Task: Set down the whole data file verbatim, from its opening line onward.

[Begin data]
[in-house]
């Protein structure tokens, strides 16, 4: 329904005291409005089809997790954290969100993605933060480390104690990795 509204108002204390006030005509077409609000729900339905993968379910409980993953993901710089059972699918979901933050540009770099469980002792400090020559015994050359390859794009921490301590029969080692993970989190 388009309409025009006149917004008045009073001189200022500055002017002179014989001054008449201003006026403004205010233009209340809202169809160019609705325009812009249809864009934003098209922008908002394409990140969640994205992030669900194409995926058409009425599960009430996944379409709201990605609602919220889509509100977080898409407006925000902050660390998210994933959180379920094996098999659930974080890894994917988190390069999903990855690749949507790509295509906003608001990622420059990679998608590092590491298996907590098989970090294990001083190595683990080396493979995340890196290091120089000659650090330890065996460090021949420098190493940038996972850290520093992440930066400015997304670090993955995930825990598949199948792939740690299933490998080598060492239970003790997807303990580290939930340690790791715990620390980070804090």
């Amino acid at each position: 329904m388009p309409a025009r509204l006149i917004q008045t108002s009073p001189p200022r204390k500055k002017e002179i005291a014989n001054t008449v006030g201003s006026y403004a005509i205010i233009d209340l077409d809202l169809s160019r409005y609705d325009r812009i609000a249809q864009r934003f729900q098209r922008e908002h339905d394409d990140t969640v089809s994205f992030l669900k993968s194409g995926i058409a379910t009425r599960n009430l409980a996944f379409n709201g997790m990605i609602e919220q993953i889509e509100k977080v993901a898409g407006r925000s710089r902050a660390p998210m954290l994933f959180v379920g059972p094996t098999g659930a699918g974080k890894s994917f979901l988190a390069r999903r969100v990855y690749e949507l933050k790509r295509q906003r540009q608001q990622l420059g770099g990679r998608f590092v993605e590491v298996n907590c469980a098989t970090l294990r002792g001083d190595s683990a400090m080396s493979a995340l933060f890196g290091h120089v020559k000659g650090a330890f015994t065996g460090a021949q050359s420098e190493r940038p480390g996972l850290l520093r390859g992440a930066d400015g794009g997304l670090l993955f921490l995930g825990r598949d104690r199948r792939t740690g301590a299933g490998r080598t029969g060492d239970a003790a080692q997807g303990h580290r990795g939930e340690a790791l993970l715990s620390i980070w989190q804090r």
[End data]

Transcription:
[in-house]
């Protein structure tokens, strides 16, 4: 329904005291409005089809997790954290969100993605933060480390104690990795 509204108002204390006030005509077409609000729900339905993968379910409980993953993901710089059972699918979901933050540009770099469980002792400090020559015994050359390859794009921490301590029969080692993970989190 388009309409025009006149917004008045009073001189200022500055002017002179014989001054008449201003006026403004205010233009209340809202169809160019609705325009812009249809864009934003098209922008908002394409990140969640994205992030669900194409995926058409009425599960009430996944379409709201990605609602919220889509509100977080898409407006925000902050660390998210994933959180379920094996098999659930974080890894994917988190390069999903990855690749949507790509295509906003608001990622420059990679998608590092590491298996907590098989970090294990001083190595683990080396493979995340890196290091120089000659650090330890065996460090021949420098190493940038996972850290520093992440930066400015997304670090993955995930825990598949199948792939740690299933490998080598060492239970003790997807303990580290939930340690790791715990620390980070804090």
């Amino acid at each position: 329904m388009p309409a025009r509204l006149i917004q008045t108002s009073p001189p200022r204390k500055k002017e002179i005291a014989n001054t008449v006030g201003s006026y403004a005509i205010i233009d209340l077409d809202l169809s160019r409005y609705d325009r812009i609000a249809q864009r934003f729900q098209r922008e908002h339905d394409d990140t969640v089809s994205f992030l669900k993968s194409g995926i058409a379910t009425r599960n009430l409980a996944f379409n709201g997790m990605i609602e919220q993953i889509e509100k977080v993901a898409g407006r925000s710089r902050a660390p998210m954290l994933f959180v379920g059972p094996t098999g659930a699918g974080k890894s994917f979901l988190a390069r999903r969100v990855y690749e949507l933050k790509r295509q906003r540009q608001q990622l420059g770099g990679r998608f590092v993605e590491v298996n907590c469980a098989t970090l294990r002792g001083d190595s683990a400090m080396s493979a995340l933060f890196g290091h120089v020559k000659g650090a330890f015994t065996g460090a021949q050359s420098e190493r940038p480390g996972l850290l520093r390859g992440a930066d400015g794009g997304l670090l993955f921490l995930g825990r598949d104690r199948r792939t740690g301590a299933g490998r080598t029969g060492d239970a003790a080692q997807g303990h580290r990795g939930e340690a790791l993970l715990s620390i980070w989190q804090r």